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"[Stumpf] concluded that this was the right thing to do for the company to allow it to move forward, because he felt that the focus on him was becoming a distraction and a hindrance to the business," Sloan told CNBC's "Fast Money " on Wednesday.
Sloan succeeded Stumpf as CEO at Wells Fargo late Wednesday amid a scandal in which Wells Fargo's community banking division opened about 2 million accounts without customer authorization. The practice resulted in the bank paying $185 million in penalties. Stumpf was grilled on Capitol Hill as he defended the bank's sales practices.
Sloan first joined Wells Fargo 29 years ago and became president and COO of the bank in November 2015. Carrie Tolstedt, former head of the company's community banking division, reported to Sloan, but not during most of the scandal period.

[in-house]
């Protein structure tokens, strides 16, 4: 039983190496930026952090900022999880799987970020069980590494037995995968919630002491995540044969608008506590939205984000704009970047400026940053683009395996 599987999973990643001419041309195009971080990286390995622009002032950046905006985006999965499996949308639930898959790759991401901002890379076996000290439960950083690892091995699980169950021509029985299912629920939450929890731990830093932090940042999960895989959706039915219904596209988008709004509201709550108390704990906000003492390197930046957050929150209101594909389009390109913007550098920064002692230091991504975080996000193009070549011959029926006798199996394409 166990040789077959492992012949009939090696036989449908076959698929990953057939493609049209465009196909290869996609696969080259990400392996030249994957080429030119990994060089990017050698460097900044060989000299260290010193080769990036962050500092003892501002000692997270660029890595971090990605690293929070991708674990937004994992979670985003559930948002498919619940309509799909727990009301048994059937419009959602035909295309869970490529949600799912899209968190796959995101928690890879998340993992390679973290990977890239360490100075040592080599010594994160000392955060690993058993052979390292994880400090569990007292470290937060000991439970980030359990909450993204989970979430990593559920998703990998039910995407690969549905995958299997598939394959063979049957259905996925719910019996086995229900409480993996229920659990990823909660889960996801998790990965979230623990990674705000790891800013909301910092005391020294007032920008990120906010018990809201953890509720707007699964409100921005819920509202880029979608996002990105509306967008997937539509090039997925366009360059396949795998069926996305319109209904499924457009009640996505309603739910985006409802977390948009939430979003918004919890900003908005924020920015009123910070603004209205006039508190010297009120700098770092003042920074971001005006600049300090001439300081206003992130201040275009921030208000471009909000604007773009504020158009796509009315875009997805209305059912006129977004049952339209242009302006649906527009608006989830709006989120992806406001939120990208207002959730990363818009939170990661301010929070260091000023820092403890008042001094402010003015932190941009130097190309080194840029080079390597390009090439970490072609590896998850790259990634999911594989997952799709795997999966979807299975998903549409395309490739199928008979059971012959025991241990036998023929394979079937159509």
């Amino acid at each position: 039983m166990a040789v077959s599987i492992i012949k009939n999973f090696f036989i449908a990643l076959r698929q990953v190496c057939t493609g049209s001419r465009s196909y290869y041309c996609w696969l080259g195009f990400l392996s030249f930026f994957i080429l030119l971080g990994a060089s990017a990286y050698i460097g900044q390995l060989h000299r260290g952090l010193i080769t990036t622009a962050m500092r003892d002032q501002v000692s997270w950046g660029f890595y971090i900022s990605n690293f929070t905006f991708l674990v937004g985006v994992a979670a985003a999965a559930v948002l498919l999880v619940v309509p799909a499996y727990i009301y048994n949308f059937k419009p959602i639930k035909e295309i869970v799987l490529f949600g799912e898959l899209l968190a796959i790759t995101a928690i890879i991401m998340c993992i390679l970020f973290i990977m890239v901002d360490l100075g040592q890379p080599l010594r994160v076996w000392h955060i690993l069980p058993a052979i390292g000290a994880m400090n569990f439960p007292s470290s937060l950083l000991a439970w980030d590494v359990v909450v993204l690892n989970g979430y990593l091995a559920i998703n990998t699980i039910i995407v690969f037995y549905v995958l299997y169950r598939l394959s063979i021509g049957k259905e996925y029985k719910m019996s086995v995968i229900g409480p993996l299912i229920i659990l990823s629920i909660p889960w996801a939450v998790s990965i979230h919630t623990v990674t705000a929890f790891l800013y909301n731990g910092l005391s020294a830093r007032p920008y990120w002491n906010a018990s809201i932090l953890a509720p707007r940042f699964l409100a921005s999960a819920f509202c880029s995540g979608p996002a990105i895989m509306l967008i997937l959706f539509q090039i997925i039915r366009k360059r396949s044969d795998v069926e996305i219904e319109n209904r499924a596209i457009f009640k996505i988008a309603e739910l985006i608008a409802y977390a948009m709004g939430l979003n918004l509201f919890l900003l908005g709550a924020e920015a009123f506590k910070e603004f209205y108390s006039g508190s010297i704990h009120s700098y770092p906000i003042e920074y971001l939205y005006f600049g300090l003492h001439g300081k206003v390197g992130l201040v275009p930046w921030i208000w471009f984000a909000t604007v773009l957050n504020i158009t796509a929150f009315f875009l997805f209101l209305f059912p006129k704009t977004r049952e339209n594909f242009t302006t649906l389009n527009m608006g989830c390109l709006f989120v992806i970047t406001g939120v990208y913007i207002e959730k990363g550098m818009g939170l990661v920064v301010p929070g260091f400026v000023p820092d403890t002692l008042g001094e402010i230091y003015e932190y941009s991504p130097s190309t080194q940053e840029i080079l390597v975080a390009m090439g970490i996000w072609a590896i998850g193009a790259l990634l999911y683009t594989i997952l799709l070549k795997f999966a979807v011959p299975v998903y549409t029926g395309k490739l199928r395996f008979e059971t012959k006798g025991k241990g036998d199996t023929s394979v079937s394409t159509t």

He said Wednesday that he is unaware of any criminal investigations of Stumpf.
Wells Fargo was "disappointed" that its appearances on Capitol Hill often "turned into a situation in which there were more speeches given than questions asked," Sloan said.
"We felt like there was more answers that we could have provided, but those hearings are overwith and we're moving on," Sloan said.
Wells Fargo is expected to report earnings before the market open on Friday.
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